You could earn up to $300 by adding new articles!

Get Started Now

Securing SSH on Ubuntu 14.04

Published on: Fri, Mar 6, 2015 at 8:54 pm EST

After you create a new server, there are some configuration tweaks that you should make to harden the security of your server.

Create a new user

As the root user, you have privileges to do anything that you want with the server - no restrictions. Because of this, it is better to avoid using the root user account for every task on your server. Let's start by making a new user. Replace username with the desired user name:

adduser username

Choose a new secure password and respond to the questions accordingly (or just hit ENTER to use the default value).

Giving user root privileges

New user accounts don't have privileges outside of their home folder and cannot run commands that will alter the server (like install, update, or upgrade). To avoid the use of the root account, we will give the user root privileges. There are two ways of doing this:

Adding user to sudo group

The easy way is to add the user to the sudo group. Replace username with the desired user name:

adduser username sudo

This will add the user to the group sudo. This group has the privilege of running the commands with sudo access.

Modifying sudoers file

The other way is to put your user in the sudoers file. If your server has multiple users with root privileges, then this approach is somewhat better because if someone messes with the sudo group, you will be still able to run commands with root privileges to work on the server.

First, run this command:

visudo

This will open the sudoers file. This file contains the definitions of groups and users who can run commands with root privileges.

root    ALL=(ALL:ALL) ALL

After this line, write your user name and grant it full root privileges. Replace username accordingly:

username    ALL=(ALL:ALL) ALL

Save and close the file (Ctrl + O and Ctrl + X in nano).

Testing your new user

To login to your new user account without logout and login, simply call:

su username

Test sudo permissions using this command:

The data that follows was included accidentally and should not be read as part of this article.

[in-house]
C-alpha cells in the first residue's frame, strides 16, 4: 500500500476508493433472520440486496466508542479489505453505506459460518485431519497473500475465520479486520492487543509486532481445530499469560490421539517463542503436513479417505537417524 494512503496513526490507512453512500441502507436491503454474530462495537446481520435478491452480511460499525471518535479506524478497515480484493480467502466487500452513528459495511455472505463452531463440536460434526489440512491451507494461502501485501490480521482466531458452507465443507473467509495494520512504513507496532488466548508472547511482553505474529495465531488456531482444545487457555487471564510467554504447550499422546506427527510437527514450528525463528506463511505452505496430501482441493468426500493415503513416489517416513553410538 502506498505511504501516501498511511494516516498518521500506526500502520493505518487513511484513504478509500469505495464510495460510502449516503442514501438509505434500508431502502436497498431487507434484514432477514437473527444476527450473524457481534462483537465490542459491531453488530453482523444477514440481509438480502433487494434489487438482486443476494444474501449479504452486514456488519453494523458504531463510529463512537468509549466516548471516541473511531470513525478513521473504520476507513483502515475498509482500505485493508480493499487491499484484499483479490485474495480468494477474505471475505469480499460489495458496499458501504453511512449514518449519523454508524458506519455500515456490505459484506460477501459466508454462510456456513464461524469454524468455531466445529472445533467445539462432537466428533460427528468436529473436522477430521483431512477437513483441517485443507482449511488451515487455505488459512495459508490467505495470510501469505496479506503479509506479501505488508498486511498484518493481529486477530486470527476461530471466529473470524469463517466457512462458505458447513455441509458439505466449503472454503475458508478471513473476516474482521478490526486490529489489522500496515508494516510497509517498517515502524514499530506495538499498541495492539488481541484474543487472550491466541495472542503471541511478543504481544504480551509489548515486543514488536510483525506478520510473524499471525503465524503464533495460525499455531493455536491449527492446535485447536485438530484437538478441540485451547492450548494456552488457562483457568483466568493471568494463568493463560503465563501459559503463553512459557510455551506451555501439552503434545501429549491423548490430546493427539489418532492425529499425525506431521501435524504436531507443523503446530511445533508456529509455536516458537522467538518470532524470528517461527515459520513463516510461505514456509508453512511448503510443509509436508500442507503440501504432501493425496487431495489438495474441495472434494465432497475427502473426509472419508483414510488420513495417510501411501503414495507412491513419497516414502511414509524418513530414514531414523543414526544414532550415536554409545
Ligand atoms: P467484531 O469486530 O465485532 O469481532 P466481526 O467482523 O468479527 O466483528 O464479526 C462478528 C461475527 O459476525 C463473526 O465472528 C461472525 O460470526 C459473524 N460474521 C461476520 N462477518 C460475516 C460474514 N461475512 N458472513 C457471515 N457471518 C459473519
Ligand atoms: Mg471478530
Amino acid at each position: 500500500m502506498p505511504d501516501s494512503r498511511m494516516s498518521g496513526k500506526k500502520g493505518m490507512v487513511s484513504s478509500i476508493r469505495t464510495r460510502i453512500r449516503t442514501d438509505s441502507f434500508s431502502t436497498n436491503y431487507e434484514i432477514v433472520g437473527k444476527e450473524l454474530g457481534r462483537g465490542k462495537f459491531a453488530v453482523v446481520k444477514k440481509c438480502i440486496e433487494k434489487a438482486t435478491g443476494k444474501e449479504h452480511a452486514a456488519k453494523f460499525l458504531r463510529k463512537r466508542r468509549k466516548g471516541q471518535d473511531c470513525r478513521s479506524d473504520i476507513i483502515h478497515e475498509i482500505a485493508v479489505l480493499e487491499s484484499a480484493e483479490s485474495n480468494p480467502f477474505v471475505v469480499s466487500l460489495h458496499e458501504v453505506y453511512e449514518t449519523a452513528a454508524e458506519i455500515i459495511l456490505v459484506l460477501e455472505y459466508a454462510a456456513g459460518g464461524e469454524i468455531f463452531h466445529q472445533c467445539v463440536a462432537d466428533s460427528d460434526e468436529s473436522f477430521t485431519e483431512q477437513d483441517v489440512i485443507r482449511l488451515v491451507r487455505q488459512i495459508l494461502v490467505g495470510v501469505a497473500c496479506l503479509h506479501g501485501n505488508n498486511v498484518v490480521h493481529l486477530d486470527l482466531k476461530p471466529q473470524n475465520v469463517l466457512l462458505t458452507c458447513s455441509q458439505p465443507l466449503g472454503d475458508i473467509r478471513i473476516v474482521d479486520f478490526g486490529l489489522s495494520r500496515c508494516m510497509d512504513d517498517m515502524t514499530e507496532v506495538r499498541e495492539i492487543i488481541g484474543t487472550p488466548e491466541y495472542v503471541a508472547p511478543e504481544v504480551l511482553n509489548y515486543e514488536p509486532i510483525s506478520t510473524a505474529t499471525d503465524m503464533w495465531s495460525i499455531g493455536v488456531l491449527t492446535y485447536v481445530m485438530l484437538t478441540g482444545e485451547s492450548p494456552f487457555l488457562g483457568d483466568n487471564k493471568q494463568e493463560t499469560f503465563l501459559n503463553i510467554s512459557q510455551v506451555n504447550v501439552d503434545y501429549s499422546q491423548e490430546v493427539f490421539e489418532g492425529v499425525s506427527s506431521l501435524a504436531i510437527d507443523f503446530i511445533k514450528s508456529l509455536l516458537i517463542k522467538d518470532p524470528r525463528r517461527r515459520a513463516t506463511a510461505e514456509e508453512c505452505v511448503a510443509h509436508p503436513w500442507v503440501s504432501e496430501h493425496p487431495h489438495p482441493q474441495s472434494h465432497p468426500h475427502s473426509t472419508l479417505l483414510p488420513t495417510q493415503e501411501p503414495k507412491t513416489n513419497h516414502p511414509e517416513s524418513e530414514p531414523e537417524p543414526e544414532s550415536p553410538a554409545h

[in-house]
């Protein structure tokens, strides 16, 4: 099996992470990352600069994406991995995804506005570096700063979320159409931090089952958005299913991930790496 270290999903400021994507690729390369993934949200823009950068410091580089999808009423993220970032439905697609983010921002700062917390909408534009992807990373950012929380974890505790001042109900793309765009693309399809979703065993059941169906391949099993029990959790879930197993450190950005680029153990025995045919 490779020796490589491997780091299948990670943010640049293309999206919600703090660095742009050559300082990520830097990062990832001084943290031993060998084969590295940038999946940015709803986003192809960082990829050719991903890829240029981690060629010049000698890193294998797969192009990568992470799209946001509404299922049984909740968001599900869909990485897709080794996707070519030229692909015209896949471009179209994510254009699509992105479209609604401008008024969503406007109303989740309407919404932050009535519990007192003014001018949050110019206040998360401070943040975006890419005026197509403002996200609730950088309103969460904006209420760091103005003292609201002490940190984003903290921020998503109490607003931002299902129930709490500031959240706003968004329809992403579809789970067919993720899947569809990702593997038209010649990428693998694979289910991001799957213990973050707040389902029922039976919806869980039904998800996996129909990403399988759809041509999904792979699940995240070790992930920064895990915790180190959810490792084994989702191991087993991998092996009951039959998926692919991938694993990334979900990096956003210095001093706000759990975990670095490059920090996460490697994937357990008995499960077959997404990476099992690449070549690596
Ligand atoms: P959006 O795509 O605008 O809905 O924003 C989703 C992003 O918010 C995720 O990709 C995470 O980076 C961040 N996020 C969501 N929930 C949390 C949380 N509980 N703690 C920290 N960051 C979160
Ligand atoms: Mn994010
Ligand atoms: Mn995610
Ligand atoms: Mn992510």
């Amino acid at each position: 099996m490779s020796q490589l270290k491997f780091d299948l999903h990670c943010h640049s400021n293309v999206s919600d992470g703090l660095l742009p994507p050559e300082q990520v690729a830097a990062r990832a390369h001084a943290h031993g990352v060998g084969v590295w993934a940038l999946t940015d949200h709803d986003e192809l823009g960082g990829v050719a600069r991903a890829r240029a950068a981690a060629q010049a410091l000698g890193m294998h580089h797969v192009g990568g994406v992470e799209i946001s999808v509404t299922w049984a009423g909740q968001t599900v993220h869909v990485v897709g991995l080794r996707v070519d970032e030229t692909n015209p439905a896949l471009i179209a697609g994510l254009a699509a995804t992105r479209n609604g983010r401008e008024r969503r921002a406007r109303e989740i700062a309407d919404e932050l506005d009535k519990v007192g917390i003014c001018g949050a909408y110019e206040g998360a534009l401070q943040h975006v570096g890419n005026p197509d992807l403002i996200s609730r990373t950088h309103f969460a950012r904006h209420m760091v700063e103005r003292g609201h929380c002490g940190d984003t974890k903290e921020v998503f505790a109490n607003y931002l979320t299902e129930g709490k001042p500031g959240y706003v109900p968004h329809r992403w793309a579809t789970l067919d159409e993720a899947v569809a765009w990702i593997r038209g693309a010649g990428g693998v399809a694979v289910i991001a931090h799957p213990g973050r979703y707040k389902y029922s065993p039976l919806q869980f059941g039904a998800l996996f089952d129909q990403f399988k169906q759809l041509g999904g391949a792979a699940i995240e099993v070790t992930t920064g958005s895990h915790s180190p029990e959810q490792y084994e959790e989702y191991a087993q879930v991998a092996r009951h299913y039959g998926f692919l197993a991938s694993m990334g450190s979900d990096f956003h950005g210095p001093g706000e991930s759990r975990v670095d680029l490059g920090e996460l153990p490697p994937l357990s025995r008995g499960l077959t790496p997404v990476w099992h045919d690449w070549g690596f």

sudo apt-get update

The shell will ask for your password. If sudo was configured properly, then your repositories should be updated. Otherwise, review the previous steps.

Now, logout from the new user:

exit

Sudo setup is complete.

Securing SSH

The next part of this guide involves securing the ssh login to the server. First, change the root password:

passwd root

Choose something hard to guess, but that you can remember.

SSH key

SSH keys are a safer way to login. If you are not interested in SSH keys, skip to the next part of the tutorial.

Use the following Vultr Doc to make an SSH key: How Do I Generate SSH Keys?

After you get your public key, login with your new user again.

su username

Now make the .ssh directory and the authorized_keys file in the home directory of that user account.

cd ~
mkdir .ssh
chmod 700 .ssh
touch .ssh/authorized_keys

Add the public key that you generated from the other tutorial to the authorized_keys file.

 nano .ssh/authorized_keys

Save the file, then change the permissions of that file.

chmod 600 .ssh/authorized_keys

Return to the root user.

exit

SSH configuration

Now we will make the SSH daemon more secure. Let's start with the config file:

nano /etc/ssh/sshd_config
Change SSH inbound port

This step will change the port used to access the server, it is entirely optional but recommended.

Find the line with the Port config, should look like this:

Port 22

Now change this port to any port that you want. It must be greater than 1024.

Port 4422
Disable root ssh login

This step will disable root login through SSH, it is entirely optional but highly recommended.

Find this line:

PermitRootLogin yes

... and change it to:

PermitRootLogin no

This will make the server more secure against bots that try brute force and/or common passwords with user root and port 22.

Disable X11 forward

This step will disable X11 forwarding, don't do this if you use some remote desktop program to access to your server.

Find the X11 line:

X11Forwarding yes

... and it change to:

X11Forwarding no
Restart SSH daemon

Now that we made the changes to secure the SSH Login, restart the SSH service:

service ssh restart

This will restart and reload the server settings.

Testing changes

Without disconnecting your current ssh session, open a new terminal or PuTTY window and test another SSH login.

ssh -p 4422 username@SERVER_IP_OR_DOMAIN

If everything checks out, we have successfully hardened the security of your server. Enjoy!

Want to contribute ?

You could earn up to $300 by adding new articles!

Get started in the SSD Cloud!